The pilot study attempted to determine whether subjective muscle testing employed by Applied Kinesiology practitioners, prospectively determine those individuals with specific hyperallergenic responses. Seventeen subjects were found positive on Applied Kinesiology (A K.) muscle testing screening procedures indicating food hypersensitivity (allergy) reactions. Each subject showed muscle weakening (inhibition) reactions to oral provocative testing of one or two foods for a total of 21 positive food reactions. Tests for a hypersensitivity reaction of the serum were performed using both a radio-allergosorbent test (RAST) and immune complex test for IgE and IgG against all 21 of the foods that tested positive with A.K. muscle screening procedures. These serum tests confirmed 19 of the 21 food allergies (90 5%) suspected based on the applied kinesiology screening procedures. This pilot study offers a basis to examine further a means by which to predict the clinical utility of a given substance for a given patient, based on the patterns of neuromuscular response elicited from the patient, representing a conceptual expansion of the standard neurological examination process.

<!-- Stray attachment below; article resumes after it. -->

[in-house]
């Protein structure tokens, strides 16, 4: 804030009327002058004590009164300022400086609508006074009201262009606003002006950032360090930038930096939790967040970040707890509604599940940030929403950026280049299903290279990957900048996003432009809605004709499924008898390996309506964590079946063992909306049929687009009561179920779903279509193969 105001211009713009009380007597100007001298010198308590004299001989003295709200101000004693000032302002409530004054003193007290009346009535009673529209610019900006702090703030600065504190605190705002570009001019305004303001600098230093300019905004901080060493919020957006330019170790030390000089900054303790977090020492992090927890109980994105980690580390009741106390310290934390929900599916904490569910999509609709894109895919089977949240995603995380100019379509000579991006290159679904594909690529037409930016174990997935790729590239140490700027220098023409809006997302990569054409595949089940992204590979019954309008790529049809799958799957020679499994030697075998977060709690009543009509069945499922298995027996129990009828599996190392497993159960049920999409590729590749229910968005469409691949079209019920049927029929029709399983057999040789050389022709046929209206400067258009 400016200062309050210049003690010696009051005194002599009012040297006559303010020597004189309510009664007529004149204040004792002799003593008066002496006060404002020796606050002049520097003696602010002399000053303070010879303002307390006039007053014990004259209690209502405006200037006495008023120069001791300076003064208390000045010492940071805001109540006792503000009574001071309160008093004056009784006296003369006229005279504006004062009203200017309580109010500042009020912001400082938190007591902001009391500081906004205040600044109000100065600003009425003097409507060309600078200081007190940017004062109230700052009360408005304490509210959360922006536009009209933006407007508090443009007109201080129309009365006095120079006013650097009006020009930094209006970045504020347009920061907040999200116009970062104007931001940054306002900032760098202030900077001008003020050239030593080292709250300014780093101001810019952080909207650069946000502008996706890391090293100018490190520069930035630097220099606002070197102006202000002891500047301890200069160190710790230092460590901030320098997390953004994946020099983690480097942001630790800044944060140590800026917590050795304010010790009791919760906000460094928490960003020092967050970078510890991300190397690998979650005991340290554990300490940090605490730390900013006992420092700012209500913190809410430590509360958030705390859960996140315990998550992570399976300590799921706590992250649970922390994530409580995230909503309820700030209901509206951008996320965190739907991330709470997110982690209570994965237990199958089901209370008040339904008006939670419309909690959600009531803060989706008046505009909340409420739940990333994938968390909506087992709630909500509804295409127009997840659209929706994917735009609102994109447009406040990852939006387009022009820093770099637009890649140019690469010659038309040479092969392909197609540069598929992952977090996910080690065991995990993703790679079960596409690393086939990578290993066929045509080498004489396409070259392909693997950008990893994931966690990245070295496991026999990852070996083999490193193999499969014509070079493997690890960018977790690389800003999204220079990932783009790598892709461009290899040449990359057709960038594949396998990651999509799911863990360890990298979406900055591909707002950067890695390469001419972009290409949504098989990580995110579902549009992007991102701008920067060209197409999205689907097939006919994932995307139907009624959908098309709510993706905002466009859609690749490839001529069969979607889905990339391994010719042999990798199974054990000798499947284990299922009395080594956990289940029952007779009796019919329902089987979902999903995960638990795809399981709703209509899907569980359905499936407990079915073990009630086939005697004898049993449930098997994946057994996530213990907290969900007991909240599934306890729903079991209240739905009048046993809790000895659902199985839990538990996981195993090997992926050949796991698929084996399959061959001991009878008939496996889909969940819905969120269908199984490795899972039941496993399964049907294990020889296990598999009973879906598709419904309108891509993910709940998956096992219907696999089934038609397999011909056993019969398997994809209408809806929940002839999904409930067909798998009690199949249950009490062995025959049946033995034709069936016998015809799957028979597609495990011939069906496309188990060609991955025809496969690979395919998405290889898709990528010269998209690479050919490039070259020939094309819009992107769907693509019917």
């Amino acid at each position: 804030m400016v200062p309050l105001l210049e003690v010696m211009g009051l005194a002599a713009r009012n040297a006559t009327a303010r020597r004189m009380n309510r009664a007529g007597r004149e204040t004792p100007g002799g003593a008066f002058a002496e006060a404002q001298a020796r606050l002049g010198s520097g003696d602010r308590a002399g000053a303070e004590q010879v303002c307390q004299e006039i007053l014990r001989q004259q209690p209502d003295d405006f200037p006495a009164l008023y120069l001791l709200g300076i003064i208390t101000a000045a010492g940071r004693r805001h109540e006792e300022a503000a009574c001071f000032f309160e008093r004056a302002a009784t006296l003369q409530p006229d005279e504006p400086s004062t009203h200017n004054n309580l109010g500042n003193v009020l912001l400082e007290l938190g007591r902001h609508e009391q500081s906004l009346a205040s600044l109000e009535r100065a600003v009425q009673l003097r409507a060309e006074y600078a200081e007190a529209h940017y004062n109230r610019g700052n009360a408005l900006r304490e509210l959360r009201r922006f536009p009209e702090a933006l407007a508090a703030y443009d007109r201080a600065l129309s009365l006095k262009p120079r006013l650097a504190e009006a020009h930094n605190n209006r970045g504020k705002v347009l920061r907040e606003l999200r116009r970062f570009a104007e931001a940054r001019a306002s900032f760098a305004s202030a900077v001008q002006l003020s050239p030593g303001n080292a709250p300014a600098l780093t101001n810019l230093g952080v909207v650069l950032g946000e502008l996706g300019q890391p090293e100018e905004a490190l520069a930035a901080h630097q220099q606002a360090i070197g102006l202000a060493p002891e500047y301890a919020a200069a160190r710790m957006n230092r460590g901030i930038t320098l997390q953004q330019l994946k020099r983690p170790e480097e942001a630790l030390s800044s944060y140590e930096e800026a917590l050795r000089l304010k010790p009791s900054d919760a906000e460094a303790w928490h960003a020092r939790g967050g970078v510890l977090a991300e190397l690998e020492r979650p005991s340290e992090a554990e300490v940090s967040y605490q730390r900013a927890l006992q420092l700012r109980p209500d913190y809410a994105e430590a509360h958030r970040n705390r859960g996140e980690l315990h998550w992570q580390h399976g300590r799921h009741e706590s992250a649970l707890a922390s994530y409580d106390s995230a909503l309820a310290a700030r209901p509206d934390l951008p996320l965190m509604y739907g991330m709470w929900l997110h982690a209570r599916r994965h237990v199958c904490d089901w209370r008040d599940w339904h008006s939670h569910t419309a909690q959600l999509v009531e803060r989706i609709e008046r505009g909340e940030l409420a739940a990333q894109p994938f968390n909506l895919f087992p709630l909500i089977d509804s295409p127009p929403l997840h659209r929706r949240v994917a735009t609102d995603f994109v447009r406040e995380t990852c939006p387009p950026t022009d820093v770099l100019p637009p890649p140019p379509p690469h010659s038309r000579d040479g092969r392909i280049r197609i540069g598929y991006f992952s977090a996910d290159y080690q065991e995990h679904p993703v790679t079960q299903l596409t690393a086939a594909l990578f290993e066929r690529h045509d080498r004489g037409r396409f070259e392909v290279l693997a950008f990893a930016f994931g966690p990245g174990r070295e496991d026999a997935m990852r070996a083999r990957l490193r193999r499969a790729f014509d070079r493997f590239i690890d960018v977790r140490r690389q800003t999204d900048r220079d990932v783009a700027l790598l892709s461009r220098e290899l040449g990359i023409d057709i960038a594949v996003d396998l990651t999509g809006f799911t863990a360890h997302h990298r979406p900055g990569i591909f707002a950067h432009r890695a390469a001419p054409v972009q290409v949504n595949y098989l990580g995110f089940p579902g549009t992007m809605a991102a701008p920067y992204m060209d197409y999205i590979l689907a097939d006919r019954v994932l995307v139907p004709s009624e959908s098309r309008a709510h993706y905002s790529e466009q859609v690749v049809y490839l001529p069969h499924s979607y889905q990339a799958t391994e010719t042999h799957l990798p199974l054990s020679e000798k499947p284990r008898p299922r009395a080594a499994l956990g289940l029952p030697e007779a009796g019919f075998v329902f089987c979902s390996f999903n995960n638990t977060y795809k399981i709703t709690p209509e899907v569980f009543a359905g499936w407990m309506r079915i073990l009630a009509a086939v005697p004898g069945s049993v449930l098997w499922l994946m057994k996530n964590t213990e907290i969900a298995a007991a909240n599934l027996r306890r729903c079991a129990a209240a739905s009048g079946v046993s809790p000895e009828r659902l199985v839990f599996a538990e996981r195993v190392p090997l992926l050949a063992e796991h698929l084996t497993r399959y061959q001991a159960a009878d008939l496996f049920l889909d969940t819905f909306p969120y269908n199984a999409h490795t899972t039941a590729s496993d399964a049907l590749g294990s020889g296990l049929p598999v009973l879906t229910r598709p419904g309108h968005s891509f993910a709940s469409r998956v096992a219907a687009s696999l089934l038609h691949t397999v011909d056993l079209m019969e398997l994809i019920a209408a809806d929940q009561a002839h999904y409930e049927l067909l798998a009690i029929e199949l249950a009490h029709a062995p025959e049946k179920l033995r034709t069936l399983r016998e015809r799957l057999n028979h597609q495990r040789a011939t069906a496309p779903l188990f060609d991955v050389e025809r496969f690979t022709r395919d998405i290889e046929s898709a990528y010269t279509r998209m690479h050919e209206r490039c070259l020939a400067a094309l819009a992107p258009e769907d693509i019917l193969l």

|Number of pages||8|
|Journal||International Journal of Neuroscience|
|State||Published - 1998|
Bibliographical noteFunding Information:
*This project was supported in part by a grant from the Foundation for Allied Conservative. +Corresponding author.
- Applied Kinesiology
- Functional neurological assessment
- Immune complexes
- Muscle testing, allergies
- Provocative testing, IgE, IgG
ASJC Scopus subject areas
- Neuroscience (all)